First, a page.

More perversely, each module is to be carved up between different academics. Before, we would create, teach, assess and take responsibility for courses as individuals. Our teaching was personal, not produced by committee. Now we have to share it, at short notice, with at least one and occasionally two other people – with a third, an “understudy”, lurking in the wings.

Staff are agonising about how to divide up the work. Many are splitting courses in half, undermining their Covid resilience as half the course will be lost if the staff member falls ill. Others have devised Byzantine schedules that are exhausting to implement and vulnerable to disruption.

Adding to the workload are the deadline extensions to last year’s assessments. The 2019-20 academic year continues for staff reading long theses or marking hastily concocted transitional coursework while struggling to prepare for the new term.

We also face new pressures in our pastoral roles. We are told that our presence can “make or break” our students’ “university experience”, so we have to provide weekly group tutorials in addition to our termly check-ins. The workload proliferates.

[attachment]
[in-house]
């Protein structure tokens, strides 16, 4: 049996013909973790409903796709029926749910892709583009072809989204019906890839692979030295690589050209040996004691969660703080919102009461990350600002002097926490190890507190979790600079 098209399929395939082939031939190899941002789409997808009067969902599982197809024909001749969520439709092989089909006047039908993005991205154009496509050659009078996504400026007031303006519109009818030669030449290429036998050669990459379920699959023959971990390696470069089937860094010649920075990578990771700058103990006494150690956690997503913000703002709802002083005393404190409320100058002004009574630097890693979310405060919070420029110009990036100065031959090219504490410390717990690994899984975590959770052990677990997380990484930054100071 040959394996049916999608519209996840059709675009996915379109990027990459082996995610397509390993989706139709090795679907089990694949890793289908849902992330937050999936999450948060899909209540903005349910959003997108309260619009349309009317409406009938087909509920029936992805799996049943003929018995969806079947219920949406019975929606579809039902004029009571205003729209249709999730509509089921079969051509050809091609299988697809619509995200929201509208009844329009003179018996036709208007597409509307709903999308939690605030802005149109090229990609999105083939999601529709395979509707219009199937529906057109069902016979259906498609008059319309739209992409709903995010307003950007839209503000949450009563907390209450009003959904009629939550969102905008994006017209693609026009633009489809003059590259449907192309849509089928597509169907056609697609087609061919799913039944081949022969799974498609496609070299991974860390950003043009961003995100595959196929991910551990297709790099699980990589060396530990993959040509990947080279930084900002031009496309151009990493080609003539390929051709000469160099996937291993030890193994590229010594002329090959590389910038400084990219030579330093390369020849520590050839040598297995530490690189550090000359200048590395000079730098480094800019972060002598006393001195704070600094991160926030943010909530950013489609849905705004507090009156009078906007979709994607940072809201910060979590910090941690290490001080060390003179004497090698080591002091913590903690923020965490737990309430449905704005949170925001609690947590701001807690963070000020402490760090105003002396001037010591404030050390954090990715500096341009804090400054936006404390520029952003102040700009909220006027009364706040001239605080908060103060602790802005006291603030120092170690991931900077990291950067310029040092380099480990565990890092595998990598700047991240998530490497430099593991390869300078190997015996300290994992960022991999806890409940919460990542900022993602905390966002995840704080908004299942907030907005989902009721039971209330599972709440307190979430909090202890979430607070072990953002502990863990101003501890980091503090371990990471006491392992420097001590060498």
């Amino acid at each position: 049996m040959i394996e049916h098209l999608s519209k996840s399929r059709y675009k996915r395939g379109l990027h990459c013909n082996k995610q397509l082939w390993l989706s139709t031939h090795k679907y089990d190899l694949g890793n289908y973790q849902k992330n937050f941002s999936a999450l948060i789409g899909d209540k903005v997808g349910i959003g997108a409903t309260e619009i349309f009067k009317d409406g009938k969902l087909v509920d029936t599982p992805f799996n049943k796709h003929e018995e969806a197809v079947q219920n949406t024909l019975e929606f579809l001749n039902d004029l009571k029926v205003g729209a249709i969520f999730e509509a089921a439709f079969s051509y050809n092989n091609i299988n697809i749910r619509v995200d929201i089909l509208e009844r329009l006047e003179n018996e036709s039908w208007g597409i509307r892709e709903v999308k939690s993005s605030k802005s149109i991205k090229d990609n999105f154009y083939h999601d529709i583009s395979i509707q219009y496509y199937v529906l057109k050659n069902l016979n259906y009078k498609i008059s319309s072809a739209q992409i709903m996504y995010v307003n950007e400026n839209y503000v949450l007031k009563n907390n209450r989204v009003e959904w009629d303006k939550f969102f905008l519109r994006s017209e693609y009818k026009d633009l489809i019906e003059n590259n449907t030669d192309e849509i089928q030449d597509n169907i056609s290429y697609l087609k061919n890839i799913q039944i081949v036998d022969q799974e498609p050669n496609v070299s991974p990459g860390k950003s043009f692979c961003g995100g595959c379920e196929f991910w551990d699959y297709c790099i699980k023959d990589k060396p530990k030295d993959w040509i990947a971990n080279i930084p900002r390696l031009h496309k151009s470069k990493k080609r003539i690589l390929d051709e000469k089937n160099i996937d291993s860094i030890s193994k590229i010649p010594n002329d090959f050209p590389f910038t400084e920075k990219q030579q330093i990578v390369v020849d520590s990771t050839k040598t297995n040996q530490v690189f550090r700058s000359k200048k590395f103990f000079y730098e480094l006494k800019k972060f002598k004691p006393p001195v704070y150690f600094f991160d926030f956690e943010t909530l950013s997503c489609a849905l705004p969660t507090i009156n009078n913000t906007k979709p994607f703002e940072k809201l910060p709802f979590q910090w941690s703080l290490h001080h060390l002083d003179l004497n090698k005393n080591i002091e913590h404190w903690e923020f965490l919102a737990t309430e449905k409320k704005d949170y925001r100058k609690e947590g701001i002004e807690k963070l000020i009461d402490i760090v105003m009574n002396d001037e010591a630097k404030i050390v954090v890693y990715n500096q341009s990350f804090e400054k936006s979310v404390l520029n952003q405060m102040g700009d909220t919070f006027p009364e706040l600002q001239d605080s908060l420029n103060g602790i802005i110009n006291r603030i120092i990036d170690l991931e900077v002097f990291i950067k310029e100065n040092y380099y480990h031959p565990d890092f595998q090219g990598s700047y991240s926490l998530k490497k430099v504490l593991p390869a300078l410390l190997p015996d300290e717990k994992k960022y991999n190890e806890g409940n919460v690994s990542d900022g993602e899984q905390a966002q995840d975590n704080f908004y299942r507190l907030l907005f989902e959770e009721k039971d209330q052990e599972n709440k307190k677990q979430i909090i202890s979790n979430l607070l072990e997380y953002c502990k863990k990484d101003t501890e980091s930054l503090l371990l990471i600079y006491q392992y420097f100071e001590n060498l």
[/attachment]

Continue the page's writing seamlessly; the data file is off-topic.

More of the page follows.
These changes have been so complicated that our timetabling algorithms imploded. Having just adapted to the blind logic of a centralised system, the task of resolving the mess has fallen back on our shoulders, as the scrabble for breezy rooms is pushed to the limit. Two weeks before term, staff were still unaware of when or where they were supposed to teach. This uncertainty is especially difficult to manage for staff with childcare commitments or who rely on public transport for their intercity commutes.

To add to the pressure, the university’s Covid flexible-working policy has been revoked, despite the growing threat of another full lockdown. Months into the pandemic, we have had no financial support to assist in the swerve from tech-filled lecture rooms to the kitchen table. Nor did we get the promised honesty about existing cases of the virus on campus. Instead, we were sent pictures of warning signs and disinfectant, and we are promised a branded face-covering.

Staff here are adamant that teaching physically in the winter term cannot be justified. Covid resilience is being pursued at the expense of our resilience. We are being asked to teach double or triple what we were expecting, to cover unfamiliar material at short notice, using new methods, in collaboration with other people, all at personal risk to ourselves and our families. We are denied the choices and flexibility we are compelled to provide for our students, despite being more vulnerable to the virus.